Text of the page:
The Plymouth Student Scientist


This investigation aimed to determine the effect of government policies on the transmission of COVID-19 during the period 30/01/2020 – 03/01/2021. This investigation used qualitative data from policy legislation and journals and quantitative data from official government pandemic figures. It also used central factors of successful government approaches to assess the efficacy of the UK Government strategy. The measure used to monitor transmission rates is the instantaneous reproduction number Rt. I have used summary statistics, data visualisation, and time series representations to conduct exploratory data analyses. I also investigated the change in testing capacity and positivity rate over time to account for factors impacting the number of individuals testing positive for COVID-19. To estimate Rt, I used a deterministic Susceptible-Infected-Removed model and a stochastic epidemic model. I then used time series models to predict the positivity rate, transmission rate, and the number of new cases for the following week. From estimating Rt, we see that the rate of transmission fell during national lockdowns. Predictions showed that the positivity rate, transmission rate, and the number of new cases would increase if conditions had remained the same, i.e. if the government had not implemented additional mitigation strategies. Lastly, I compared the approaches taken in the UK with those in New Zealand and Brazil. From this, I was able to identify the possible influence of government policies on transmission. This investigation found that when governments communicated policies clearly, they had a more notable effect on reducing Rt. Furthermore, I have identified several areas in which the government could have improved to increase the effectiveness of policies on reducing transmission rates.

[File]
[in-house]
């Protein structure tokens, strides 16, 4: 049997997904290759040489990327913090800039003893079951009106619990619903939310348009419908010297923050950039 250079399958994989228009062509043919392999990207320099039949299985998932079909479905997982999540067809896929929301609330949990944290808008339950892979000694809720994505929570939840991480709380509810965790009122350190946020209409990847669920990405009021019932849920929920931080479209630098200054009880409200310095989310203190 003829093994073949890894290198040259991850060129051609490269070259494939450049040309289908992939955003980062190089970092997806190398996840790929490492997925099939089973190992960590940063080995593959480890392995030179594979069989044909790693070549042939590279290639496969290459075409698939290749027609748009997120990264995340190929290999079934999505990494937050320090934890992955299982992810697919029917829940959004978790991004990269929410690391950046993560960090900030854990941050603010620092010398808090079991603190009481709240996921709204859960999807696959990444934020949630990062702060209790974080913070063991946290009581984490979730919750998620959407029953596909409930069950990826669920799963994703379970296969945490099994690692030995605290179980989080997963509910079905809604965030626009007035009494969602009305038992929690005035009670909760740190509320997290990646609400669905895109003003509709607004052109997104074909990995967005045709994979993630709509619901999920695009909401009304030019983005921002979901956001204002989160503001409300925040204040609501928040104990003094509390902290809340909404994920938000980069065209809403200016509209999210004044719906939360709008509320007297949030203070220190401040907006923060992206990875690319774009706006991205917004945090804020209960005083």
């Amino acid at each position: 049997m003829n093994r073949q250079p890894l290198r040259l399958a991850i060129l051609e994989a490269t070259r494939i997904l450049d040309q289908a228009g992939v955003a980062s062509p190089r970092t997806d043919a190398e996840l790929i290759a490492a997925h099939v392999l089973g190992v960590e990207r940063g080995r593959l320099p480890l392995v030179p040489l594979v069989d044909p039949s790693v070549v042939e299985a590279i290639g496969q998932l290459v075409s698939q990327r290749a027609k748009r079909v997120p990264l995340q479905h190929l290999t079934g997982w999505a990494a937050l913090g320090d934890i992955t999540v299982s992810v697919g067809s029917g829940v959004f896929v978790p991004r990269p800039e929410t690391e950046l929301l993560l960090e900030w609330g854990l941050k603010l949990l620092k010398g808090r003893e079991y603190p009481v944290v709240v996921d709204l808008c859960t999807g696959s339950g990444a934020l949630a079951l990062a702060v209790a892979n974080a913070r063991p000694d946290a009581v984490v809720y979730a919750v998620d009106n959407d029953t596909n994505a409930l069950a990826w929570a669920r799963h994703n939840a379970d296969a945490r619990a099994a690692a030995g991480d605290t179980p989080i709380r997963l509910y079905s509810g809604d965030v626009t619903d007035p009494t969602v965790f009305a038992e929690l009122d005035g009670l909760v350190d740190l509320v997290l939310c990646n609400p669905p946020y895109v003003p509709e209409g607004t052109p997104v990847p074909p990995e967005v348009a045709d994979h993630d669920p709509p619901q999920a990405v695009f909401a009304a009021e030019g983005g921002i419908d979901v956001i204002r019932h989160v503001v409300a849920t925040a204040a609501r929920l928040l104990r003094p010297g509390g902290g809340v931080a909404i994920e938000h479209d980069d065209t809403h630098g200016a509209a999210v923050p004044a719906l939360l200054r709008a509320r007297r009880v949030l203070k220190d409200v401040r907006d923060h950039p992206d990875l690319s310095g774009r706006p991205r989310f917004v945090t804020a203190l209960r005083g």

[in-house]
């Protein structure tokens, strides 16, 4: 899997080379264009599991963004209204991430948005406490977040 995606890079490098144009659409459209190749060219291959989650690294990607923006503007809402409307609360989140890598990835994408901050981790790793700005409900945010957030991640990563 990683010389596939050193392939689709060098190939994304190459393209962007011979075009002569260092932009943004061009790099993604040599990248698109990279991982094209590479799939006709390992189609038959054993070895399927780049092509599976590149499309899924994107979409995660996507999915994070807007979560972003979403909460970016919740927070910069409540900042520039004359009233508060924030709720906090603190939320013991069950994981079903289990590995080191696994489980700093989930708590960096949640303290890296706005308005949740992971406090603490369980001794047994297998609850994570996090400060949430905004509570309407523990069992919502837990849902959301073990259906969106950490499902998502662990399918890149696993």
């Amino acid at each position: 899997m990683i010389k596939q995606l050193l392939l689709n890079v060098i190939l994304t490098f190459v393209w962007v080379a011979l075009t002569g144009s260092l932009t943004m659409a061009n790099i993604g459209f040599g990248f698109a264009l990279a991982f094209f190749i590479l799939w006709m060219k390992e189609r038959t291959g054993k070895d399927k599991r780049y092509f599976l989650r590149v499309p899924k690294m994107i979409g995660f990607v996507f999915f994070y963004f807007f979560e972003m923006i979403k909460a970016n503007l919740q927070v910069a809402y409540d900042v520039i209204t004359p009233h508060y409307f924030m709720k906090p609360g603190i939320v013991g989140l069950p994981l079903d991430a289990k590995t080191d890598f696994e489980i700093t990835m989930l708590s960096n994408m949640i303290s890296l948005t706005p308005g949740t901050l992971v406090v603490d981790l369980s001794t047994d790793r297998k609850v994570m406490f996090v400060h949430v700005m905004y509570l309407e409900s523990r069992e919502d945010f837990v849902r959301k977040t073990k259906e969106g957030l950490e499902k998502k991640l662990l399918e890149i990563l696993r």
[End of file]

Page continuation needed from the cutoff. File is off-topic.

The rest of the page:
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The Plymouth Student Scientist





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December 2021

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Creative Commons Attribution 4.0 International License
This work is licensed under a Creative Commons Attribution 4.0 International License.

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